A family from the United Kingdom have reached out to members of the Tatiara to provide any information about some long lost relatives.
Eric Walton, who hails from Retford in the UK's East Midlands, reached out to the Border Chronicle last month in hopes of finding living relatives that potentially still remain in the district.
Mr Walton's paternal grandfather, John Henry Clark, was killed in a bush clearing accident at "Glenvale", a property approximately 17 kilometres north of Keith in November 1967.
Mr Clark and Cecil Ray Pendlebury, a plant operator from Mundulla, were scrub clearing with a chain drawn between two tractors, when a tree limb fell and struck Mr Clark.
He was admitted to Keith and District Hospital, but passed away three hours after the accident occurred. He was buried in Bordertown, with the service being conducted by Mr J. Grigson.
After years of being unable to connect the dots, Mr Walton hopes to finally find any information that will be of great benefit to his father.
"I'm trying to trace any living relatives I may have in their 70s, or the funeral director who carried out the service," Mr Walton said.
He mentioned his grandfather was an Englishman who he believes to have remarried in the Tatiara area.
The Border Chronicle from November 16, 1967 mentioned his residence was on Scott Street, Bordertown.
Mr Walton has spent countless days conducting his own research, and believes he has found the man he's looking for.
"My dad never knew his real dad, but through DNA and huge amounts of research over here and in Australia I'm 99 per cent sure I've found the right man," Mr Walton said.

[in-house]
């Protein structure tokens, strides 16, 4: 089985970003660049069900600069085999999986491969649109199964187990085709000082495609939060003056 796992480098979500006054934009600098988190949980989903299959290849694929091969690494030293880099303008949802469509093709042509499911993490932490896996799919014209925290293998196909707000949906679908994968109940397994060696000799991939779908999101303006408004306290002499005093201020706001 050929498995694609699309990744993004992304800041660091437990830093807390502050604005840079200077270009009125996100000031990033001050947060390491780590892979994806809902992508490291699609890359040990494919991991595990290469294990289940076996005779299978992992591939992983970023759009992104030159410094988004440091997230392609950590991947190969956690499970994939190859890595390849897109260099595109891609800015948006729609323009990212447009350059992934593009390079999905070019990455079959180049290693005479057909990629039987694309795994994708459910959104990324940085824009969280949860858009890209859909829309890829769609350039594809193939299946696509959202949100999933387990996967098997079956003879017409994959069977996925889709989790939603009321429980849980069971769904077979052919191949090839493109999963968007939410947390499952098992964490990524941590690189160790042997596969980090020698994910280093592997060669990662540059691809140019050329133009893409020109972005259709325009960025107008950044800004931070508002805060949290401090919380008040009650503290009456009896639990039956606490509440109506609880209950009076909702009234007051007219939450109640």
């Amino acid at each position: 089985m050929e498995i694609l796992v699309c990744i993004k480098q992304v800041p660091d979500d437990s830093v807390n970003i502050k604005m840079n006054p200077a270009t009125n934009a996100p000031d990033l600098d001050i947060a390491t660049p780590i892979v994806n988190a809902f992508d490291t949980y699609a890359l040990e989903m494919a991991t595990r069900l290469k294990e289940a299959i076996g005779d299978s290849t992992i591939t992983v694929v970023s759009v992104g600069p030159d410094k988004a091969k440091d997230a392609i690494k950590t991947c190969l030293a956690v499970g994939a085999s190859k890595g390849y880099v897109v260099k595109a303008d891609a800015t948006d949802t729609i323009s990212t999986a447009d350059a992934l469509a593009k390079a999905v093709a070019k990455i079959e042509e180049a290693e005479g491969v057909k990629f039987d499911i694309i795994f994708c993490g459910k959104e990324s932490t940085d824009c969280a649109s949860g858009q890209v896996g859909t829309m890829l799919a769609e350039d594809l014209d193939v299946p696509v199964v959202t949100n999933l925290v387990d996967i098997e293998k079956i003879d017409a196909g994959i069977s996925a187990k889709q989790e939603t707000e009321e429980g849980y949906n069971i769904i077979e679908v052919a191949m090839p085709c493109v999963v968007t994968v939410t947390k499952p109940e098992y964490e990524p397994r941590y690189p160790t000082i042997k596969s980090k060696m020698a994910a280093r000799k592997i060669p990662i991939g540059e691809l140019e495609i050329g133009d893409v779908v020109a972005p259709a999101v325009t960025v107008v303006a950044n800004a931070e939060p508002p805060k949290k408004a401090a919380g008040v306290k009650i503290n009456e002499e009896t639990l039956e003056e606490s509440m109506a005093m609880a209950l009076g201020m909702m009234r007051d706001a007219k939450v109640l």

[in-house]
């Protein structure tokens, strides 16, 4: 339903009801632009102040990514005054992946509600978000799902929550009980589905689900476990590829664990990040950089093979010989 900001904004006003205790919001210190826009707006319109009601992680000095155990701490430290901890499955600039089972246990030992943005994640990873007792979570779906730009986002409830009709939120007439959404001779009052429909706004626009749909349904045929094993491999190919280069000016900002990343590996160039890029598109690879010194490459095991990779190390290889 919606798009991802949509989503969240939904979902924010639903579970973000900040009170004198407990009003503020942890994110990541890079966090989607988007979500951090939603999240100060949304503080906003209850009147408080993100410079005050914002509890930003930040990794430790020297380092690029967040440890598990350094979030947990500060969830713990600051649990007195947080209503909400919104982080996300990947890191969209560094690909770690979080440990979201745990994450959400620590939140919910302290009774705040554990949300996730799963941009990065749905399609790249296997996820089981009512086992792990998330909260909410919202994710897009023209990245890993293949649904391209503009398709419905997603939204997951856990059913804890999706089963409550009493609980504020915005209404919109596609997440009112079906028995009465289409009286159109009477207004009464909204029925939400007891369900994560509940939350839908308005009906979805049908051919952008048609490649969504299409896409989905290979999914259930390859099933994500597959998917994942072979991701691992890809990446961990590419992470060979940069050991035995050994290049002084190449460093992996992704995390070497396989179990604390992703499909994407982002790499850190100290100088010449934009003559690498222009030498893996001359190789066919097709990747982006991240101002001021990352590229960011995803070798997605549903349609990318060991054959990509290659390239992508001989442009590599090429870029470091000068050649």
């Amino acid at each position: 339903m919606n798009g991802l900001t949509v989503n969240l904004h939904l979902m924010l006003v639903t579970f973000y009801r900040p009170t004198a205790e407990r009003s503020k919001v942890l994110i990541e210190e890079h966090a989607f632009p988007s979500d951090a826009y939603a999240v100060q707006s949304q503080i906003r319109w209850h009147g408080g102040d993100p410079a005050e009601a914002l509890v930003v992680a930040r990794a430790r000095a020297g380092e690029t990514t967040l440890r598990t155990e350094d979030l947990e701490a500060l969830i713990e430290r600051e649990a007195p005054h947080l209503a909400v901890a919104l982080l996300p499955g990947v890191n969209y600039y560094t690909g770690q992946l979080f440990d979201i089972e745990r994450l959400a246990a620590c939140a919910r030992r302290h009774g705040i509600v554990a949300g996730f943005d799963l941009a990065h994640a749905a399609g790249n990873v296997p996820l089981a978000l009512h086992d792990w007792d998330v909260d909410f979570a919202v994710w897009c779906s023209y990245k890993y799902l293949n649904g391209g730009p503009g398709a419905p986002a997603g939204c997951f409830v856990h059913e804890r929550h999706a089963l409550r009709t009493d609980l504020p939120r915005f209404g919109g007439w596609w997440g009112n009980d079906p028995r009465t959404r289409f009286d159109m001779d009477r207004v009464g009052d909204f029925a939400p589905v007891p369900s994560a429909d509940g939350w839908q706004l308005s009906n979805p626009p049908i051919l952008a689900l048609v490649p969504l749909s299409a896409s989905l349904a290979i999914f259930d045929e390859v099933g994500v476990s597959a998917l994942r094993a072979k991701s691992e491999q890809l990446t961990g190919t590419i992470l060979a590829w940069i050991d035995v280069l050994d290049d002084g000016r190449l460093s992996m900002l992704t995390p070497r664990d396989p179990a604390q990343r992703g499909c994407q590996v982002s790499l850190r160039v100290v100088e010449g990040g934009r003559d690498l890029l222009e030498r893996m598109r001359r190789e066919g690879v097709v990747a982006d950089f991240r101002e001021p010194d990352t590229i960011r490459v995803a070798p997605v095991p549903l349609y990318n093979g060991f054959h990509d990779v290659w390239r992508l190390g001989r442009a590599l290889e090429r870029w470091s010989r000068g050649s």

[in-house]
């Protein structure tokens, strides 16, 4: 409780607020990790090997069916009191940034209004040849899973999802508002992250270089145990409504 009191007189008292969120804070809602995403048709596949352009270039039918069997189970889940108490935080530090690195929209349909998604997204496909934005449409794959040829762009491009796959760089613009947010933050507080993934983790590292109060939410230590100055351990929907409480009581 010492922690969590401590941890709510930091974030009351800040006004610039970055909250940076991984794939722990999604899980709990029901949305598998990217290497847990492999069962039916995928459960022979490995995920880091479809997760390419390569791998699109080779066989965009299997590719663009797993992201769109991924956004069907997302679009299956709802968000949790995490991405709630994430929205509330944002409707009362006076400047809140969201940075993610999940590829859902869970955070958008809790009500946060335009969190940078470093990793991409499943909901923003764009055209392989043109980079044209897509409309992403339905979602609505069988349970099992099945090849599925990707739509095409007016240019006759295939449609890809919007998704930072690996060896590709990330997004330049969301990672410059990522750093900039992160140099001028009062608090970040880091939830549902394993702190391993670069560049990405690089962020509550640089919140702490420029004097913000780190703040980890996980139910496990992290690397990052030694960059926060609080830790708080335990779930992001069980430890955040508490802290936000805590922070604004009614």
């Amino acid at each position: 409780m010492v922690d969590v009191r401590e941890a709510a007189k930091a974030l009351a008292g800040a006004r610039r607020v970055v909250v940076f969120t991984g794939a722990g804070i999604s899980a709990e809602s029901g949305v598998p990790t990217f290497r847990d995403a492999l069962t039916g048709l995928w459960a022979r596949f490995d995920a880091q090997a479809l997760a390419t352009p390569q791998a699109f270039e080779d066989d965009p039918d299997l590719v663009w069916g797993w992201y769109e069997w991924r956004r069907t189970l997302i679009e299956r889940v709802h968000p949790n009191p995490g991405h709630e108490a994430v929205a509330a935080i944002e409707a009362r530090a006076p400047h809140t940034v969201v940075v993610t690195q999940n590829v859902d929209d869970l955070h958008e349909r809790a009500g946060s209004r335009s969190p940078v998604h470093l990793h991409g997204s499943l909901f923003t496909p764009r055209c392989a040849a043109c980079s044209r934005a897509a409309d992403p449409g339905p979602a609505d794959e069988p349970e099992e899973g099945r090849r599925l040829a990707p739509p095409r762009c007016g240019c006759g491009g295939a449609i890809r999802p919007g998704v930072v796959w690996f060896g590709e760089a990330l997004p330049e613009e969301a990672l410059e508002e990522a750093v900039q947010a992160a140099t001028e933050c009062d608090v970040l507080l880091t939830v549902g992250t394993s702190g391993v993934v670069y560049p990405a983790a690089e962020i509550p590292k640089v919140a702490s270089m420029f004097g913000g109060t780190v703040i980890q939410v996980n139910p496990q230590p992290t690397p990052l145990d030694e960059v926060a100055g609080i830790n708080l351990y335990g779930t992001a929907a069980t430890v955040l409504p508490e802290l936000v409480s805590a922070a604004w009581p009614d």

"I was told by the cemetery his wife signed the death paperwork, they had four young children back then, but no name of his wife."
He also stated that someone based in Australia called the cemetery and confirmed there was no headstone.
Although Mr Walton's sleuthing has allowed him to narrow down on a particular individual, he is still none the wiser when it comes to locating the property where his potential paternal grandfather's accident occurred.
"I emailed Keith Hospital months ago, but have had no reply. I also emailed a few estate agents, trying to find the actual location of the property where the accident occurred - no reply either," Mr Walton said.
The newspaper article mentioned Mr Clark had a lengthy period of service in the British Army, along with being a member of the Bordertown RSL, with members from the local sub-branch assisting at the funeral.
"I emailed the RSL, asking if they could provide any information on the service, such as his war service they mention in the article - and they said they couldn't," Mr Walton said.
"I personally have found absolutely no evidence of any war service, but I didn't have his service number."
Mr Walton said he has tried to trace the Pendlebury family, who were owners of the machinery, but he was unsure of whether they had any relation to the family in question.
"I think I found them but couldn't be sure so didn't email them," Mr Walton said.
With most of his options exhausted, he still holds faith of realising his father's dream of tracing his real dad and potential siblings.
"I've hit a dead end for quite some time now and would love to help my dad realise his dream to trace his real dad and any siblings he has left. - he's 79 this may and not overly well," Mr Walton said.
If anyone has any information that may be of any assistance to Mr Walton and his family, please phone the Border Chronicle on: 0476 803 371, or email: email@example.com.